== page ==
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Standing Stone

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Standing Stone

"Standing stone" redirects here. For other uses, see Standing stone (disambiguation).

A menhir (French, from Middle Breton: men, "stone" and hir, "long"[1]), standing stone, orthostat, or lith is a large upright standing stone. Menhirs may be found singly as monoliths, or as part of a group of similar stones. Their size can vary considerably, but their shape is generally uneven and squared, often tapering towards the top. Menhirs are widely distributed across Europe, Africa and Asia, but are most numerous in Western Europe; in particular in Ireland, Great Britain and Brittany. There are about 50,000 megaliths in these areas,[2] while there are 1,200 menhirs in northwest France alone.[3] Standing stones are usually difficult to date, but pottery found underneath some in Atlantic Europe connects them with the Beaker people. They were constructed during many different periods across pre-history, erected as part of a larger megalithic culture that flourished in Europe and beyond.

Some menhirs have been raised next to buildings which often have some early or current religious significance. One example is the South Zeal Menhir in Devon, which formed the basis for a 12th-century monastery built by lay monks. The monastery later became the Oxenham Arms Hotel at South Zeal, and the standing stone remains in place in the ancient snug bar at the hotel.

Where they appear in groups, often in a circular, oval, henge or horseshoe formation, they are sometimes called megalithic monuments. These are sites of ancient religious ceremonies, sometimes containing burial chambers.[4] The exact function of menhirs has provoked more debate than practically any other issue in European pre-history. Over the centuries, they have variously been thought to have been used by Druids for human sacrifice, used as territorial markers or elements of a complex ideological system, or functioned as early calendars.[5] Until the nineteenth century, antiquarians did not have substantial knowledge of prehistory; and their only reference points were provided by Classical literature. The developments of radiocarbon dating and tree-ring calibration have done much to further knowledge in this area.

The word menhir was adopted from French by 19th century archaeologists. It is a combination of two words found in the Breton language; men and hir. In modern Welsh, they are described as maen hir, or "long stone". In modern Breton, the word peulvan is used.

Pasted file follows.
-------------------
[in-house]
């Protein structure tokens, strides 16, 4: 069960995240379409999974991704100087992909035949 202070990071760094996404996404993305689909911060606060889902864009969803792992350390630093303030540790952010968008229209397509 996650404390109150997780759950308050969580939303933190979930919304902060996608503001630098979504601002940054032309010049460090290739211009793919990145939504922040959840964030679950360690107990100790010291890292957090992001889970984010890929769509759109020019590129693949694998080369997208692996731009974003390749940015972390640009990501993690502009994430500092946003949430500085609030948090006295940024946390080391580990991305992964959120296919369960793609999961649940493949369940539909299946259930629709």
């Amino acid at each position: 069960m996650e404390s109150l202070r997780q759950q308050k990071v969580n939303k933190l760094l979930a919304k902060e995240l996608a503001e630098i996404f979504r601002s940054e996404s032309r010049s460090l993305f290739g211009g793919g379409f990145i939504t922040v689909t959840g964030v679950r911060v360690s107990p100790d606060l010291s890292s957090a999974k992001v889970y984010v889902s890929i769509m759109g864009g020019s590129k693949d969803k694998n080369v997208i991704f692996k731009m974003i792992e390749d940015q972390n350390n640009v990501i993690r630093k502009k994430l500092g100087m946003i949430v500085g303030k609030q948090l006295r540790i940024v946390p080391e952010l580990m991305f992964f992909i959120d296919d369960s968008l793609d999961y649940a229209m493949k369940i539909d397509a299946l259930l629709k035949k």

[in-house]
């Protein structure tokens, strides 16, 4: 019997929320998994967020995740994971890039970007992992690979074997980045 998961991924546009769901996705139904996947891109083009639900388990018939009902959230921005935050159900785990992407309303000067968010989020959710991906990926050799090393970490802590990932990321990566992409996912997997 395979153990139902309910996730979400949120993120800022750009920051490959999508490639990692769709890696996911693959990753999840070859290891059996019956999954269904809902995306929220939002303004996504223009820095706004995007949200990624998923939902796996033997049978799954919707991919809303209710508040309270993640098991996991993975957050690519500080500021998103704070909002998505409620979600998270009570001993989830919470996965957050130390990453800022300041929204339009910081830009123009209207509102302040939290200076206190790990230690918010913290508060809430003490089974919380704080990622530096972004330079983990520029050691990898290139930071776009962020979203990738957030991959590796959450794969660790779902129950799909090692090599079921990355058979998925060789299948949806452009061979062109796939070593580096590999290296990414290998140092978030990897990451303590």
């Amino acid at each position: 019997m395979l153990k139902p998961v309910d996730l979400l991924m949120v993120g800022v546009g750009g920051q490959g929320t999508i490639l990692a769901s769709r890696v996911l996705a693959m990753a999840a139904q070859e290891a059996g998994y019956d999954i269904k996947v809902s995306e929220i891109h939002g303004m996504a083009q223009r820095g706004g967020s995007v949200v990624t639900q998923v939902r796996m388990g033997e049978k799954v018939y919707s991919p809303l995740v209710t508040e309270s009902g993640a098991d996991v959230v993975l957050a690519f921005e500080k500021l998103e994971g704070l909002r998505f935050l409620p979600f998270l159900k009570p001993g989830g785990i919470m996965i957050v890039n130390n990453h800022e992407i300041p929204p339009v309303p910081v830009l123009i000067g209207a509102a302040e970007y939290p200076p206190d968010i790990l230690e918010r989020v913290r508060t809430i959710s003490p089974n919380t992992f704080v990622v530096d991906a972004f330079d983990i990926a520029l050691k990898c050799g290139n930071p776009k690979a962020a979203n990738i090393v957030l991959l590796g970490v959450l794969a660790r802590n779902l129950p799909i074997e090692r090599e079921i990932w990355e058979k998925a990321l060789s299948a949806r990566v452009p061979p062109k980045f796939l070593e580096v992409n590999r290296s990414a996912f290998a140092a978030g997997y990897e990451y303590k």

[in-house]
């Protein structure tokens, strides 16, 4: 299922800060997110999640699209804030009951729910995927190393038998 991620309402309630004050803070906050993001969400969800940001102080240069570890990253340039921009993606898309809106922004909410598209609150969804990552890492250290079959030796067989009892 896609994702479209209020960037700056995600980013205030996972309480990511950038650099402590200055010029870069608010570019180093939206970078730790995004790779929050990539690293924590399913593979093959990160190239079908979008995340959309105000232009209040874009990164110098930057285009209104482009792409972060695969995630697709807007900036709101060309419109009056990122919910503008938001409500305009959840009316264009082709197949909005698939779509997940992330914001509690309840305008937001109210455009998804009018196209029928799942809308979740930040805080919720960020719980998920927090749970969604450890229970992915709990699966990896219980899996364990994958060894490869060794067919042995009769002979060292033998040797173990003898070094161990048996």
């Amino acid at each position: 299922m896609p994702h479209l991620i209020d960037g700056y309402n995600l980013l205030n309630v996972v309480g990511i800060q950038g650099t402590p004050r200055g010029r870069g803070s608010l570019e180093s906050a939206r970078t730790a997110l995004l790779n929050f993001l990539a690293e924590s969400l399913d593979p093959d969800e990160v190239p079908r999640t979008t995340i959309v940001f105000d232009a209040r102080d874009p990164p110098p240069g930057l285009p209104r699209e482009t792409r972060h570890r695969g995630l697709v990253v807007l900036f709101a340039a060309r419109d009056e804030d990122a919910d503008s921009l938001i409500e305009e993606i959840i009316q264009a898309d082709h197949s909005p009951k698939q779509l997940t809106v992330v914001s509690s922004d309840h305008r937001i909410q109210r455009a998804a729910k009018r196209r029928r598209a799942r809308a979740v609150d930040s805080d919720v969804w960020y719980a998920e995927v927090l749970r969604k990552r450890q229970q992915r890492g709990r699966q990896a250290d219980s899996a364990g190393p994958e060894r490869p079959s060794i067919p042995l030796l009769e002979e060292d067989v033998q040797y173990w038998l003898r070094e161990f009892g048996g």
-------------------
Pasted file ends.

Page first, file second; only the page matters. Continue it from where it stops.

Practically nothing is known of the social organization or religious beliefs of the people who erected the menhirs. There is not even any trace of these people's language; however we do know that they buried their dead and had the skills to grow cereal, farm and make pottery, stone tools and jewelry. Identifying their uses remains speculation. However, it is likely that many uses involved fertility rites and seasonal cycles. Until recently, menhirs were associated with the Beaker people, who inhabited Europe during the European late Neolithic and early Bronze Age —later third millennium BC. However, recent research into the age of megaliths in Brittany strongly suggests a far older origin, perhaps back to six to seven thousand years ago.[6]

Many menhirs are carved with megalithic art. This often turned them into anthropomorphic stelae, although images of objects such as stone axes, ploughs, shepherd crooks and yokes were common. With the exception of the stone axe, none of these motifs are definite, and the name used to describe them is largely for convenience. Some menhirs were broken up and incorporated into later passage graves, where they had new megalithic art carved with little regard for the previous pictures. It is not known if this re-use was deliberate or if the passage grave builders just saw menhirs as a convenient source of stone (Le Roux 1992).

In the Middle Ages, the standing stones were seen to have been built by the giants who inhabited the earth before the biblical flood. Many of the megaliths were destroyed or defaced by early Christians, but it is estimated that some 50,000 megaliths once stood in Northern Europe, where almost 10,000 now remain.[7]

Geographical distribution

In Scandinavia

In Scandinavia, menhirs are called bautasteiner or bautastenar and continued to be erected during the Pre-Roman Iron Age and later, usually over the ashes of the dead. They were raised both as solitary stones and in formations, such as the stone ships and few stone circles. Sometimes, they were raised only as commemoration to great people, a tradition which was continued as the runestones.

Frostating, with its seat at Tinghaugen in Frosta municipality in the county of Nord-Trøndelag, was the site of an early Norwegian court. The site is represented by the Frostatinget bautasten.

The tradition was strongest in Bornholm, Gotland and Götaland and appears to have followed the Goths, during the 1st century, to the southern shore of the Baltic Sea, (now Northern Poland) where they are a characteristic of the Wielbark culture.[8][9]

In Sweden

In Sweden by the 13th century menhirs were erected as markers for the graves of warriors. The following lines are taken from the introduction of the Heimskringla by Snorri Sturluson;

As to funeral rites, the earliest age is called the Age of Burning; because all the dead were consumed by fire, and over their ashes were raised standing stones.
For men of consequence a mound should be raised to their memory, and for all other warriors who had been distinguished for manhood a standing stone; which custom remained long after Odin's time.[10]

In the same work, Snorri wrote that the Swedes burnt their dead king Vanlade and raised a stone over his ashes by the River Skyt (one of the tributaries of the River Fyris):

The Swedes took his body and burnt it at a river called Skytaa, where a standing stone was raised over him.[10]

The tradition is also mentioned in Hávamál.

In France